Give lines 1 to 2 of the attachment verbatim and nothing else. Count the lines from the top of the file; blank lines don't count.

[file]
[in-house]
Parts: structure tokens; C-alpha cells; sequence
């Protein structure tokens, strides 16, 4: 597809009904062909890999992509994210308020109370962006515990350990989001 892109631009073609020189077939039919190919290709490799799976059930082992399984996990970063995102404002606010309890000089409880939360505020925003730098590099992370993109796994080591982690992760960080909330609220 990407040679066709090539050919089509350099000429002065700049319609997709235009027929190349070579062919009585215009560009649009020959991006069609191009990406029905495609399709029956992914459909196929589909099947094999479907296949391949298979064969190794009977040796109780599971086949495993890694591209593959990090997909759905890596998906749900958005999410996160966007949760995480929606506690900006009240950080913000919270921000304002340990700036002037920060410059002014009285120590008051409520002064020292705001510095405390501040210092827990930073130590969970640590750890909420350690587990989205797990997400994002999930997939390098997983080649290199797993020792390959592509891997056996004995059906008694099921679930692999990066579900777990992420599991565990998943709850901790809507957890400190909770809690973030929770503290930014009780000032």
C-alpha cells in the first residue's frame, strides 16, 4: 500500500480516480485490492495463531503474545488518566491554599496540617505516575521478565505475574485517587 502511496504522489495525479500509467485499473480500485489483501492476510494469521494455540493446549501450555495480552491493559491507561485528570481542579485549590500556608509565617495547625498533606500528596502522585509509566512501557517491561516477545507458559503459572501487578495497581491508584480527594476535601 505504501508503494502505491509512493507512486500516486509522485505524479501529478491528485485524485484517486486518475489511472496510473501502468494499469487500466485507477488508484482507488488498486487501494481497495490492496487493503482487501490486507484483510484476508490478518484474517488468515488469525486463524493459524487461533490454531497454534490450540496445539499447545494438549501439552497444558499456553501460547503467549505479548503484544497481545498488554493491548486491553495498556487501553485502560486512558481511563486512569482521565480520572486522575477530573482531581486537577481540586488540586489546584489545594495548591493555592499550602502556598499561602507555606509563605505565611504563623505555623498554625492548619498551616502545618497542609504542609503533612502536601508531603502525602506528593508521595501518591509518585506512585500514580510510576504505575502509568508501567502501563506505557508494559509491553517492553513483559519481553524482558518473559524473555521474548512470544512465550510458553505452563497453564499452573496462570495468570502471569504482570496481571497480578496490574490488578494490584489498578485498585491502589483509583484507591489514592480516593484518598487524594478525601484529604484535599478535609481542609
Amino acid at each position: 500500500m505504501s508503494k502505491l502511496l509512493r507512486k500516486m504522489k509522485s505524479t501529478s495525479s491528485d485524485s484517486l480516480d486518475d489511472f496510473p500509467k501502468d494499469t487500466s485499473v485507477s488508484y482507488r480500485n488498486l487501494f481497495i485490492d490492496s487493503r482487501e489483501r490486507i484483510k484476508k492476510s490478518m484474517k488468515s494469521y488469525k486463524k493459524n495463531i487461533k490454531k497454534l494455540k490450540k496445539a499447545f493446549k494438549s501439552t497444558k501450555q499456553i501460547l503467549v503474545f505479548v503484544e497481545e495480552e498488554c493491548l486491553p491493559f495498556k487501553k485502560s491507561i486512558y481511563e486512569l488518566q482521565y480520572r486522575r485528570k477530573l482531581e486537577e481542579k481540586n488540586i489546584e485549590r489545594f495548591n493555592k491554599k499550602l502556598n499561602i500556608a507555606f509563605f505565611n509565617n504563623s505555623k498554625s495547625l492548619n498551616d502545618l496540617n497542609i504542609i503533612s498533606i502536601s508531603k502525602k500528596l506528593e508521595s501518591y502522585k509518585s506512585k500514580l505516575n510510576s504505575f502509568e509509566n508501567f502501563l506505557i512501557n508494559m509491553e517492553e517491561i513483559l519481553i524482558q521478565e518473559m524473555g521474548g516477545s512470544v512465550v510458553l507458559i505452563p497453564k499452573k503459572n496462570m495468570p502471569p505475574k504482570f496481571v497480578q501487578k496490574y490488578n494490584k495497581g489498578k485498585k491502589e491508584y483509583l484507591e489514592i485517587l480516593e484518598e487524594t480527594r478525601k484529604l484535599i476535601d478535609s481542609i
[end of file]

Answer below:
[in-house]
Parts: structure tokens; C-alpha cells; sequence